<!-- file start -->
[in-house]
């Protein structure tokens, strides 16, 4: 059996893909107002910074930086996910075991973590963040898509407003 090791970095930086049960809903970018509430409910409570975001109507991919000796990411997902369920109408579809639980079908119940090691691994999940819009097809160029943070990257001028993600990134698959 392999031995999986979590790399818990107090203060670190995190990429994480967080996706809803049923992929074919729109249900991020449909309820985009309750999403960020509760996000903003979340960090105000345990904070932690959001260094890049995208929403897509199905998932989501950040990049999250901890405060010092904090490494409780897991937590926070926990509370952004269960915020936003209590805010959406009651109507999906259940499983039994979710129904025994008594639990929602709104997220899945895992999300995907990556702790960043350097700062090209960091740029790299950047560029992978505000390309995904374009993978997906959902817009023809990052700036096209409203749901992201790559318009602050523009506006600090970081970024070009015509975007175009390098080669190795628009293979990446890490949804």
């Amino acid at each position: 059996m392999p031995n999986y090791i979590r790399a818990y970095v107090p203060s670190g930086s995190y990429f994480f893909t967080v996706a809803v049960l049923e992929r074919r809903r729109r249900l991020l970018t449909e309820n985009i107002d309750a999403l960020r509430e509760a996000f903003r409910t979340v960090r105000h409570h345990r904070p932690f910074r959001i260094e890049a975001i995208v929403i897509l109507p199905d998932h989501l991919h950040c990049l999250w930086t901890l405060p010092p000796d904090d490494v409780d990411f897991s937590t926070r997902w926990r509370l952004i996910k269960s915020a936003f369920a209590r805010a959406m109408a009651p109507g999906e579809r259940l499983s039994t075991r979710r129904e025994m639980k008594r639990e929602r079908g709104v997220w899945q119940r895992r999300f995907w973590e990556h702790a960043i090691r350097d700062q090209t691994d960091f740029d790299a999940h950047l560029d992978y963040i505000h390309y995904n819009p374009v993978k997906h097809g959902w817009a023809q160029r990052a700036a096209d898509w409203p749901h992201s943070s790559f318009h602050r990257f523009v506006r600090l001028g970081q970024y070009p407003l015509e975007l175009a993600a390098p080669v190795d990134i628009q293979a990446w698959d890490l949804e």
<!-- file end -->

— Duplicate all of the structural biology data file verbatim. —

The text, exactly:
[in-house]
């Protein structure tokens, strides 16, 4: 059996893909107002910074930086996910075991973590963040898509407003 090791970095930086049960809903970018509430409910409570975001109507991919000796990411997902369920109408579809639980079908119940090691691994999940819009097809160029943070990257001028993600990134698959 392999031995999986979590790399818990107090203060670190995190990429994480967080996706809803049923992929074919729109249900991020449909309820985009309750999403960020509760996000903003979340960090105000345990904070932690959001260094890049995208929403897509199905998932989501950040990049999250901890405060010092904090490494409780897991937590926070926990509370952004269960915020936003209590805010959406009651109507999906259940499983039994979710129904025994008594639990929602709104997220899945895992999300995907990556702790960043350097700062090209960091740029790299950047560029992978505000390309995904374009993978997906959902817009023809990052700036096209409203749901992201790559318009602050523009506006600090970081970024070009015509975007175009390098080669190795628009293979990446890490949804």
């Amino acid at each position: 059996m392999p031995n999986y090791i979590r790399a818990y970095v107090p203060s670190g930086s995190y990429f994480f893909t967080v996706a809803v049960l049923e992929r074919r809903r729109r249900l991020l970018t449909e309820n985009i107002d309750a999403l960020r509430e509760a996000f903003r409910t979340v960090r105000h409570h345990r904070p932690f910074r959001i260094e890049a975001i995208v929403i897509l109507p199905d998932h989501l991919h950040c990049l999250w930086t901890l405060p010092p000796d904090d490494v409780d990411f897991s937590t926070r997902w926990r509370l952004i996910k269960s915020a936003f369920a209590r805010a959406m109408a009651p109507g999906e579809r259940l499983s039994t075991r979710r129904e025994m639980k008594r639990e929602r079908g709104v997220w899945q119940r895992r999300f995907w973590e990556h702790a960043i090691r350097d700062q090209t691994d960091f740029d790299a999940h950047l560029d992978y963040i505000h390309y995904n819009p374009v993978k997906h097809g959902w817009a023809q160029r990052a700036a096209d898509w409203p749901h992201s943070s790559f318009h602050r990257f523009v506006r600090l001028g970081q970024y070009p407003l015509e975007l175009a993600a390098p080669v190795d990134i628009q293979a990446w698959d890490l949804e």